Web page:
Each person creates a drawing. The teacher then asks that person what his/her drawing is about. Then the teacher writes a sentence that describes or labels the drawing. The idea is that the person who has created the drawing has also authored a sentence. This newly created sentence, using the person's own words about his/her own drawing is then used to teach that person to read. That person makes a clear association between the content of the drawing and the personalised description of that content. This establishes a meaningful connection between imagery and writing, and word shapes. Since they are so very personal, it is easier to remember and to learn to recognize patterns and shapes. This immediately demonstrates the potential of shapes to carry meanings.
Clearly after one has created a number of drawings, one has also created a reading book. This works because each person identifies with their own work..
I have been trying to suggest in my other comments that art is for everyone, not just an educated few that use art as status symbols.
I agree with peter Wright The differnce is contingent on context and for whom?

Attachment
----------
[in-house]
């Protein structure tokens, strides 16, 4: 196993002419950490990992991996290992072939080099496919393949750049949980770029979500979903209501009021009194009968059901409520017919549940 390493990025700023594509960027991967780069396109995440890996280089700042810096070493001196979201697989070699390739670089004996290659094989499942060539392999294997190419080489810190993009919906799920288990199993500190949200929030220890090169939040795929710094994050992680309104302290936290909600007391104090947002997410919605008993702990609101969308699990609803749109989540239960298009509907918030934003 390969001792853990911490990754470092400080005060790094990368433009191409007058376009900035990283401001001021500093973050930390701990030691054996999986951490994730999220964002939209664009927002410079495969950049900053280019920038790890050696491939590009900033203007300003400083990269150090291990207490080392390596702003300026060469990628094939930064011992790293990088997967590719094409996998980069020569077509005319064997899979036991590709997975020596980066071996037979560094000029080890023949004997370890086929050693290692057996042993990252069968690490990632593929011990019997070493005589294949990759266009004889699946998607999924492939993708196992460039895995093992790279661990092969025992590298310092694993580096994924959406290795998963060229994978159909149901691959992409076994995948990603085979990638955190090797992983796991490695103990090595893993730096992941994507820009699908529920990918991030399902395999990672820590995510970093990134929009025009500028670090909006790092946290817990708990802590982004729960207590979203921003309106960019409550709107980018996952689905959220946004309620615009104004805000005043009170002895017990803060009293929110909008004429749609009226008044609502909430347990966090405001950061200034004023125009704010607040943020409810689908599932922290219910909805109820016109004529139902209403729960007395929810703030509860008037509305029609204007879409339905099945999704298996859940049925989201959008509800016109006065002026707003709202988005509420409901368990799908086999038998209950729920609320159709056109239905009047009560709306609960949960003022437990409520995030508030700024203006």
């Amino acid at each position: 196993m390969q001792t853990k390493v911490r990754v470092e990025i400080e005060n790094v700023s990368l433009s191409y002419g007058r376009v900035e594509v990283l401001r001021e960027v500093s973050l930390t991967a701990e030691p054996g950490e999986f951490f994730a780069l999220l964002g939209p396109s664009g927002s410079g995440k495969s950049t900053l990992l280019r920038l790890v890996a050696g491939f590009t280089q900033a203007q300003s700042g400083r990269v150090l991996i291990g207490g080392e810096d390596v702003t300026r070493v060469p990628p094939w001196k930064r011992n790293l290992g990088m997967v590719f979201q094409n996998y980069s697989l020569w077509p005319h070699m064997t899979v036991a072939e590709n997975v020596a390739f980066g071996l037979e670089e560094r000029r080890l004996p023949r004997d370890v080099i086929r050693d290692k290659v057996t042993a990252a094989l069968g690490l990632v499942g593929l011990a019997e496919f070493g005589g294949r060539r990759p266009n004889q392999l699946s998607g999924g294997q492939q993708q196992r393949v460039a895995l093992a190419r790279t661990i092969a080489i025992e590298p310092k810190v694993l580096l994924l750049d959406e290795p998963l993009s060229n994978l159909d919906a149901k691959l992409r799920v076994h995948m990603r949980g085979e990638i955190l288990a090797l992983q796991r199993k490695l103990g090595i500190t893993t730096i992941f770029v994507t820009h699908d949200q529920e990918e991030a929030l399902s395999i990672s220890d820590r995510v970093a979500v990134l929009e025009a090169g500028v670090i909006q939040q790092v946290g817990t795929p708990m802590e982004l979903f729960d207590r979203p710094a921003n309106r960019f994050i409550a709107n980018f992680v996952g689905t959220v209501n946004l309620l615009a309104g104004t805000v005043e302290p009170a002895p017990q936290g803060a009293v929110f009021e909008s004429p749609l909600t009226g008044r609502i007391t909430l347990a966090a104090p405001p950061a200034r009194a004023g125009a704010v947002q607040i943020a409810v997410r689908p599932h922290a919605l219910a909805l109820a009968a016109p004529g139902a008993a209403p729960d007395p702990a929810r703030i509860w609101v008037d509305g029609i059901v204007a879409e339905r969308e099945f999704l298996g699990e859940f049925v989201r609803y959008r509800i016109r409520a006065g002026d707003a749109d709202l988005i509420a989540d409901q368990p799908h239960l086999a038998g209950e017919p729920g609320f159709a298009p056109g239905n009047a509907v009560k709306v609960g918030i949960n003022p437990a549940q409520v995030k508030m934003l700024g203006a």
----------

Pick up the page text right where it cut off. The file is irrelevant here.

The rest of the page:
For example in cartography there are not a clear demarcation line between science and art . For example in cartography by definition, cartography is 'the art and science of making maps'" (1989 p. 91), Merriam-Webster defines cartography as "the science or art of making maps.".Cartographers have access to geographic depictions and other forms of information from satellite imagery, aerial photography, GPS surveys, GIS coverages, CAD drawings, and hand-drawn maps. This gives cartographers a perspective to view and ponder the world in which he lives. In ultimate instance he wishes to make accesible, share and compare with others how he sees and experience the world. The tool Geographic information system (GIS) is a tool of our time that produces a sense of our time and place. Cartography as an art form reflects the interaction and relationship of art and science within cartography. There are links between cartography as an art and cartography as a science that show that methods are similar and perhaps goals. Also, there are also significant links between art and maps. This relationship between art and maps reflects the historic interplay of the "creative" products of artists and the "scientific" products of cartographers. Reviewing these relationships in some detail creates a better understanding about why cartography is a distinctive art form. (http://proceedings.esri.com/library/userconf/proc99/proceed/papers/pap413/p413.htm David Endelman)